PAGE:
6 modern loft homes
It doesn't hurt to look!
Brooklyn. Renovated by architect Rafi Elbaz, this four-bedroom condominium is in Williamsburg's iconic Esquire Building, once a shoe-polish factory. The unit features 18-foot ceilings and views of the Williamsburg Bridge and Manhattan skyline, and is updated with sustainable materials.
The building has a geothermal climate system, rooftop terrace, and composting center, and is steps from Domino Park, shopping and restaurants, and the ferry. $3,800,000. Iris Dauber-Elbaz, Douglas Elliman, (646) 752-7823.
Portland, Oregon. Architect Jeffrey Lamb's design for this two-bedroom brick townhouse in the Pearl District was inspired by industrial-loft conversions. The home, which was featured on HGTV, has high ceilings, rough-hewn French mahogany floors, track lighting, oversize windows, and an open layout connecting the living room, dining area, and eat-in kitchen.
French doors open to two rooftop patios with city and park views. $1,425,000. Melissa Lee, Windermere Real Estate/Luxury Portfolio International, (503) 294-1101.
Charleston, South Carolina. This two-bedroom loft occupies the two upper stories of an 1890 retail building in the heart of historic Charleston. The home features vaulted ceilings, a skylight, built-ins, exposed brick, hardwood floors, two gas fireplaces, a library, and a renovated kitchen with designer backsplash.
Outside are a private garden, a guest cottage, and a rooftop terrace with city views; nearby are museums, shops, and award-winning dining. $2,900,000. Laura Wingate Farish, Maison Real Estate, (843) 670-2412.
Salt Lake City. Set in a former chocolate factory, this three-bedroom unit retains many industrial details. The 2,500-square-foot main floor features 15-foot ceilings, floor-to-ceiling north windows, concrete walls, hardwood floors, track lighting, pillars, an open layout combining living and dining rooms and gourmet kitchen, a hidden second bedroom, and a skylit floating staircase leading to the second-floor master suite.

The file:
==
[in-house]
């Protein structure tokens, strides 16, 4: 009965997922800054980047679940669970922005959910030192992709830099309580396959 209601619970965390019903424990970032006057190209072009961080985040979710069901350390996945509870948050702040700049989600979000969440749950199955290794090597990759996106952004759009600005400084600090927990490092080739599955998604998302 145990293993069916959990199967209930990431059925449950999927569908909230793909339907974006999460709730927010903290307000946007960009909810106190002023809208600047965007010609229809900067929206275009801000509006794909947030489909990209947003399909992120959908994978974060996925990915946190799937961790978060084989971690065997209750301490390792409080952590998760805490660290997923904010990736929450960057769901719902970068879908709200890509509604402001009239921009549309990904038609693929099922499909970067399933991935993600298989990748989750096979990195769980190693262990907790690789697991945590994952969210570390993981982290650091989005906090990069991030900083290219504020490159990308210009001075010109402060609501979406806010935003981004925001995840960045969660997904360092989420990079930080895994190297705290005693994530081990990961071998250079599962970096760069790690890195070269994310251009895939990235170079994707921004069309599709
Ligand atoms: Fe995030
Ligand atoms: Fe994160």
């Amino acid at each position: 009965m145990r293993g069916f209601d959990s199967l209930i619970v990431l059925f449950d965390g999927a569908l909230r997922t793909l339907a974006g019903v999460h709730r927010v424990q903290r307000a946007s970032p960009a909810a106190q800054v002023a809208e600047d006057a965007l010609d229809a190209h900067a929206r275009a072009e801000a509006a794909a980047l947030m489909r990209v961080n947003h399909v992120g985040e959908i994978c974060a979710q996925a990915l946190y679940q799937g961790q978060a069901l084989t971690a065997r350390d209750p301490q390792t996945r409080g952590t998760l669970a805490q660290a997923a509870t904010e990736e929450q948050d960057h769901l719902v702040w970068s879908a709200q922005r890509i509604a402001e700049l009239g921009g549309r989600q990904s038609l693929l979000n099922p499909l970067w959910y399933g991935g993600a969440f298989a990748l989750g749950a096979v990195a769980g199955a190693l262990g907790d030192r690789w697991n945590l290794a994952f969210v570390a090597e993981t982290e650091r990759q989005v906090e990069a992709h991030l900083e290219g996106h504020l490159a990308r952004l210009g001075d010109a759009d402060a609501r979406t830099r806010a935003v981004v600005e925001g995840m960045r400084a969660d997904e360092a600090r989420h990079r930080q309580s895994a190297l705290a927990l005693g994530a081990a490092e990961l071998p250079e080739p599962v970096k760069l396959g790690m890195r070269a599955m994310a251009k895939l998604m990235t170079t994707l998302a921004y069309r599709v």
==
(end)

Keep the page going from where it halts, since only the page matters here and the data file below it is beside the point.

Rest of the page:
The building's downtown location is within walking distance of museums, restaurants, and Temple Square. $1,895,000. Molly Jones, Coldwell Banker Realty, (801) 910-8410.
Weehawken, New Jersey. Gregory Commons was once the pot-and-pan factory of 1920s pioneering businesswoman Sophie Blickman. This two-bedroom condominium has 25-foot ceilings, a two-story living-room window, a master suite with walk-in closets and private bath, an open chef's kitchen, and Lower Manhattan views.
The building includes a shared garden courtyard, an indoor pool, a lounge, a fitness center, and 24-hour concierge service, and is close to shopping, restaurants, Reservoir Park, and the New York ferry. $589,500. Angela Cuciniello, Coldwell Banker Realty, (201) 657-6084.
Los Angeles. The 1920s Art Deco building that housed the W.P. Fuller Paint Co. was renovated by Brooks + Scarpa. This one-bedroom corner unit features high textured-concrete ceilings, drum pillars, exposed piping, an updated kitchen, a stacked washer-dryer, and hillside views, and comes with a parking space.
The building is convenient to Chinatown, Los Angeles State Historic Park, the Los Angeles River Bike Path, and Dodger Stadium. $460,000. Jovelle Schaffer, Sotheby's International Realty, (213) 718-1110.
This article was first published in the latest issue of The Week magazine. If you want to read more like it, you can try six risk-free issues of the magazine here.